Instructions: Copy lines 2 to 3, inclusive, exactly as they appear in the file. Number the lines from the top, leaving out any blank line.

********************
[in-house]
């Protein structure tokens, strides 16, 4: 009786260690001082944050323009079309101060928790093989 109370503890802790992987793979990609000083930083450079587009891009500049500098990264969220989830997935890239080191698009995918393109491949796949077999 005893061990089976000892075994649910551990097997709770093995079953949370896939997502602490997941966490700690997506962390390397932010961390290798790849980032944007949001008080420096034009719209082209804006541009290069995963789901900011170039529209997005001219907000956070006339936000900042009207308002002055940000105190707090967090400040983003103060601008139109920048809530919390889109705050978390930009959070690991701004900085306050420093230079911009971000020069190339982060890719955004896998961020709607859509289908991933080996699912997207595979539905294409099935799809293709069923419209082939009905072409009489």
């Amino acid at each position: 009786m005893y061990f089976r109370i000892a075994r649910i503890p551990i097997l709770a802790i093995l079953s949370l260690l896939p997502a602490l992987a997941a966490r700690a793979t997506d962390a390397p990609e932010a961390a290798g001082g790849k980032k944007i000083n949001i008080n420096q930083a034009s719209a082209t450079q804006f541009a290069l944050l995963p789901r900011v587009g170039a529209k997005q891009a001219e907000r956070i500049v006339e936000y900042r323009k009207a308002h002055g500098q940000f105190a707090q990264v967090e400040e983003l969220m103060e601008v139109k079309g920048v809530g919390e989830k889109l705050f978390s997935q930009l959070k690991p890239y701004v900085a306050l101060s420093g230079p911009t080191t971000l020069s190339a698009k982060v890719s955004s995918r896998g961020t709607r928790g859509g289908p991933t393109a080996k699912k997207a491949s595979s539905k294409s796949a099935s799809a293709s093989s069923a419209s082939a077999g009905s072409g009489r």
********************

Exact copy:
């Protein structure tokens, strides 16, 4: 009786260690001082944050323009079309101060928790093989 109370503890802790992987793979990609000083930083450079587009891009500049500098990264969220989830997935890239080191698009995918393109491949796949077999 005893061990089976000892075994649910551990097997709770093995079953949370896939997502602490997941966490700690997506962390390397932010961390290798790849980032944007949001008080420096034009719209082209804006541009290069995963789901900011170039529209997005001219907000956070006339936000900042009207308002002055940000105190707090967090400040983003103060601008139109920048809530919390889109705050978390930009959070690991701004900085306050420093230079911009971000020069190339982060890719955004896998961020709607859509289908991933080996699912997207595979539905294409099935799809293709069923419209082939009905072409009489």
């Amino acid at each position: 009786m005893y061990f089976r109370i000892a075994r649910i503890p551990i097997l709770a802790i093995l079953s949370l260690l896939p997502a602490l992987a997941a966490r700690a793979t997506d962390a390397p990609e932010a961390a290798g001082g790849k980032k944007i000083n949001i008080n420096q930083a034009s719209a082209t450079q804006f541009a290069l944050l995963p789901r900011v587009g170039a529209k997005q891009a001219e907000r956070i500049v006339e936000y900042r323009k009207a308002h002055g500098q940000f105190a707090q990264v967090e400040e983003l969220m103060e601008v139109k079309g920048v809530g919390e989830k889109l705050f978390s997935q930009l959070k690991p890239y701004v900085a306050l101060s420093g230079p911009t080191t971000l020069s190339a698009k982060v890719s955004s995918r896998g961020t709607r928790g859509g289908p991933t393109a080996k699912k997207a491949s595979s539905k294409s796949a099935s799809a293709s093989s069923a419209s082939a077999g009905s072409g009489r």